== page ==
During the Seeds of Change conference, we approached several people from the ‘Gender in Agriculture’ crowd to interview them on their work, on their insights about the conference and their outlook on the next frontiers of our field of research. Find an overview of all conference related outputs here.
In this very special interview, we are privileged to feature eminent scholar Naila Kabeer, Professor of Gender and Development at the Gender Institute, London School of Economics and Political Science. Kabeer reflects on gender in agriculture, her life lessons on gender and suggestions on areas to further explore and for future scientists to take at heart.
What is at stake with gender in agriculture – where are the key opportunities in this domain?
We know that less and less is being contributed by agriculture to the Gross Domestic Product (GDP) across the world, yet in Asia and Africa, large numbers of women remain in agriculture. Large sections of agriculture are often neglected because of the preoccupation with commercialization and exports. But quite a lot of agriculture is about meeting the basic subsistence needs for food, particularly among poorer farmers, and this very often is regarded as the domain of women farmers. So it is their labor and efforts that are being overlooked.
The challenge is how to increase the productivity of subsistence agriculture so people can live off of it but also have some surplus to invest, to save and to build sustainable pathways out of poverty. The background to this challenge is that we are living in an era of environmental degradation, liberalization of everything which permits the legal grabbing of land in vast tracts of the developing world. This makes the possibility of systematic support to poorer farmers even harder. I also worry about the extent to which agriculture is becoming industrialized. What impact does the widespread use of chemicals in agriculture and genetically modified crops have on our health and on the environment?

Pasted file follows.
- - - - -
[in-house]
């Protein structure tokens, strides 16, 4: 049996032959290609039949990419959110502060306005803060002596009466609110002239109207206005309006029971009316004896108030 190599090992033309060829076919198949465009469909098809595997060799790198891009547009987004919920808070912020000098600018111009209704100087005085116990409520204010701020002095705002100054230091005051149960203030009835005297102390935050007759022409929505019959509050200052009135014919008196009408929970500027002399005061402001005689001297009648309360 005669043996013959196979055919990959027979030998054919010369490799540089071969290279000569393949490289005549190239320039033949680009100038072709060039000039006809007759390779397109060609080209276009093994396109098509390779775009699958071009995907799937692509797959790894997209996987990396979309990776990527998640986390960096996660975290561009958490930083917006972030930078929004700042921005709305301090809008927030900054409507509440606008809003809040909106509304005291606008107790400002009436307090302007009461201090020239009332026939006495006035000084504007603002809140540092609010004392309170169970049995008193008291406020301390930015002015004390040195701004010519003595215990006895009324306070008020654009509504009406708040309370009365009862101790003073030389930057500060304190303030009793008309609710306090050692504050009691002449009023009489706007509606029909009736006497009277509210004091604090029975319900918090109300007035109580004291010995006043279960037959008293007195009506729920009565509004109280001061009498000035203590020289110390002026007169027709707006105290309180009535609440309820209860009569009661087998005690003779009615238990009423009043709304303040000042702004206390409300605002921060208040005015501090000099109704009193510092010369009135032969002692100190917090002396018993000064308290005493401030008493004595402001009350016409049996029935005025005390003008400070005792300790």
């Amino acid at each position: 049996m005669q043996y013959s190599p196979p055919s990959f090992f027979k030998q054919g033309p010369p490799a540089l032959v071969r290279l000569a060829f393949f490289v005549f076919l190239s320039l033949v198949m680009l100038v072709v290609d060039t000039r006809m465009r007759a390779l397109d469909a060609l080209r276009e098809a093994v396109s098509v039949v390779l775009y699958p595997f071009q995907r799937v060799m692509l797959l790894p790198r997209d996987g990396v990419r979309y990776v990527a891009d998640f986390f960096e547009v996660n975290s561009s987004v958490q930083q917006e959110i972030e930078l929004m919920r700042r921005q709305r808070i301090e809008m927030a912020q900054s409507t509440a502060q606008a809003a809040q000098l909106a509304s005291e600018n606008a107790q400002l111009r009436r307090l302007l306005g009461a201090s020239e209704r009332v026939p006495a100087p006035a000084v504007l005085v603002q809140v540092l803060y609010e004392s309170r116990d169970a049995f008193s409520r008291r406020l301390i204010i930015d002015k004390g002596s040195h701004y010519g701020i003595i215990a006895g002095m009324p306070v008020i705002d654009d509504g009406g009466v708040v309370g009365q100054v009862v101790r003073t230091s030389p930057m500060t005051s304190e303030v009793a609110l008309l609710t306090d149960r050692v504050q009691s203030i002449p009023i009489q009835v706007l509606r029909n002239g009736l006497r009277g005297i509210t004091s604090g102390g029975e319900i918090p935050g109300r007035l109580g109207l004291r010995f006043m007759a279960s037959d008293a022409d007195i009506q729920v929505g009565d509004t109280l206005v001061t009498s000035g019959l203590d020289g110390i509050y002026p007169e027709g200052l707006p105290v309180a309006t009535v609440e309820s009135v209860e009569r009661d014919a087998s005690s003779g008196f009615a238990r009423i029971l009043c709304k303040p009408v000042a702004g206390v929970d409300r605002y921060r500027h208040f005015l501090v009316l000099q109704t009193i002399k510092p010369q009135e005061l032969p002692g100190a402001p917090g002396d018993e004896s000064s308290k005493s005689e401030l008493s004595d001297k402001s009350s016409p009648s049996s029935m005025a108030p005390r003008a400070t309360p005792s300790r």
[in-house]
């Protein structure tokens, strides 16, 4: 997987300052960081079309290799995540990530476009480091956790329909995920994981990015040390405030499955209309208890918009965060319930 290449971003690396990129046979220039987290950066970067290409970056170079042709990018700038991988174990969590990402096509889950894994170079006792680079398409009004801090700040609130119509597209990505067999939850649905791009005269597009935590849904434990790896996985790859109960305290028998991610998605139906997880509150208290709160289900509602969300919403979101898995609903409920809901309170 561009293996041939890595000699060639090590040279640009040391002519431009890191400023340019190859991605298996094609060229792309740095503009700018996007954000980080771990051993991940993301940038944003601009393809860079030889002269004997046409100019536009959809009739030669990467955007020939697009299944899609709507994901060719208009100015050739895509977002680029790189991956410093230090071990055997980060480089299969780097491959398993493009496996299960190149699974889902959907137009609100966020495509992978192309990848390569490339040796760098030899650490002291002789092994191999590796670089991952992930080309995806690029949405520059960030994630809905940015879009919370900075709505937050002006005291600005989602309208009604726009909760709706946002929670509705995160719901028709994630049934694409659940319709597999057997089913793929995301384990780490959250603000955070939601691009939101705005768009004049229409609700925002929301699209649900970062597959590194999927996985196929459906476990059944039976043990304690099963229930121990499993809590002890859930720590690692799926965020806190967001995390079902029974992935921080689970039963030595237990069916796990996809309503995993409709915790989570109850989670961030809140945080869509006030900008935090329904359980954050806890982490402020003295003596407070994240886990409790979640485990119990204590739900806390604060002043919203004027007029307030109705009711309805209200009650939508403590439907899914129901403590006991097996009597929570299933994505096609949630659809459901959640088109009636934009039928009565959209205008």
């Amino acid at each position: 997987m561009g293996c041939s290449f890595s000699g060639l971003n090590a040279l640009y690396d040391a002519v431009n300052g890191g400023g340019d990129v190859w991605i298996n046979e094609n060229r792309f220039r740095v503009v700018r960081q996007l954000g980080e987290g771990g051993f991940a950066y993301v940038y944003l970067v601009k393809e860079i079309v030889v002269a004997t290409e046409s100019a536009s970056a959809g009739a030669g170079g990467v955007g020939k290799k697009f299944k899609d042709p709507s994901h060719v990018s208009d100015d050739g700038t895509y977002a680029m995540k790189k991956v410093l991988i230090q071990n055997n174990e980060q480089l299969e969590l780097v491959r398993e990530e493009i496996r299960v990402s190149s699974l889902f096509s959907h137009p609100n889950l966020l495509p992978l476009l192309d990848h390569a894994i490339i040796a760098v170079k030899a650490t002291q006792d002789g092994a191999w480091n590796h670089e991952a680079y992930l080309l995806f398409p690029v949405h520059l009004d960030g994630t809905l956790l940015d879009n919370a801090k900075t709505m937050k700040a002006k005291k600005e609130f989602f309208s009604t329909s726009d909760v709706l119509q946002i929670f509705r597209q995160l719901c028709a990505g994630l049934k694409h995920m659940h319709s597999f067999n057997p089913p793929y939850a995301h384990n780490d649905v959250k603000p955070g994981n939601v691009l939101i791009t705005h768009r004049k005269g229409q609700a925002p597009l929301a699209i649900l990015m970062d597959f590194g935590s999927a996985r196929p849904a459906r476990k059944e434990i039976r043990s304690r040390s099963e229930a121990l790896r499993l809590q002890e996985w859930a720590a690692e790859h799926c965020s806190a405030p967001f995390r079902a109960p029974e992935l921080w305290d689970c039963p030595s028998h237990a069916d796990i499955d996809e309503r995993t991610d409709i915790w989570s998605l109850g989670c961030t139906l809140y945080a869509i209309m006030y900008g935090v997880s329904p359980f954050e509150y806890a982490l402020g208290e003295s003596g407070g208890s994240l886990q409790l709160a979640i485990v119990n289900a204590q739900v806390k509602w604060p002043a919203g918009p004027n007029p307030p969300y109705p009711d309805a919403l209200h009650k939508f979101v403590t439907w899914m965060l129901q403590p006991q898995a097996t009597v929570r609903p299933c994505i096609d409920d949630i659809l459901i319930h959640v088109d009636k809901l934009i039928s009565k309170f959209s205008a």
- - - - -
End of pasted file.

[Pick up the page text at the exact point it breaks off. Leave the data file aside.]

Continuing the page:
What is the future of gender and what is the role of researchers there? Is (women’s) ‘empowerment’ the ultimate destination? And is this controversial?
For many people, the idea of women’s empowerment is (still) controversial because they link it to some notion of a feminist take-over of the world! That is because the idea of power has always been associated with domination and oppression. But what feminists are talking about is the democratization of the relations of everyday life across all sections of society. We are asking for the democratization of life within the family, within the productive domain and in the domain of policy and politics. We are asking that men, women and children in all sectors of society be treated with respect and given equality of voice in the decisions that matter to them.
We are asking for the democratization of life within the family, within the productive domain and in the domain of policy and politics. We are asking that men, women and children in all sectors of society be treated with respect and given equality of voice in the decisions that matter to them.
If there is something controversial about that it is that we asking to replace the older notions of power as domination that fueled patriarchy, capitalism and colonialism with a more democratic distribution of power. So it is likely to be controversial for those who took their inherited privileges for granted. The role of feminist researchers is to promote this vision of democracy through their work, to demonstrate the injustices and the utter waste of human resources that inequalities of power and privilege have entailed. And it is to work with others to shift the social arrangements of our society in order that we can realize the full human potential for work, care and creativity in all spheres of life.
What data and evidence should CGIAR and others in this ‘gender in agriculture’ domain provide for the wider gender community and cause?
At the moment, I have been very involved in trying to draw attention to a category of work that does not quite fall into the category of ‘production’ or of ‘care’. I think a great deal of unpaid productive/reproductive work that is left out of estimates of economic activity because it is not done for the market but goes beyond cooking, cleaning and caring for the family which is how care tends to be defined in industrialized economies.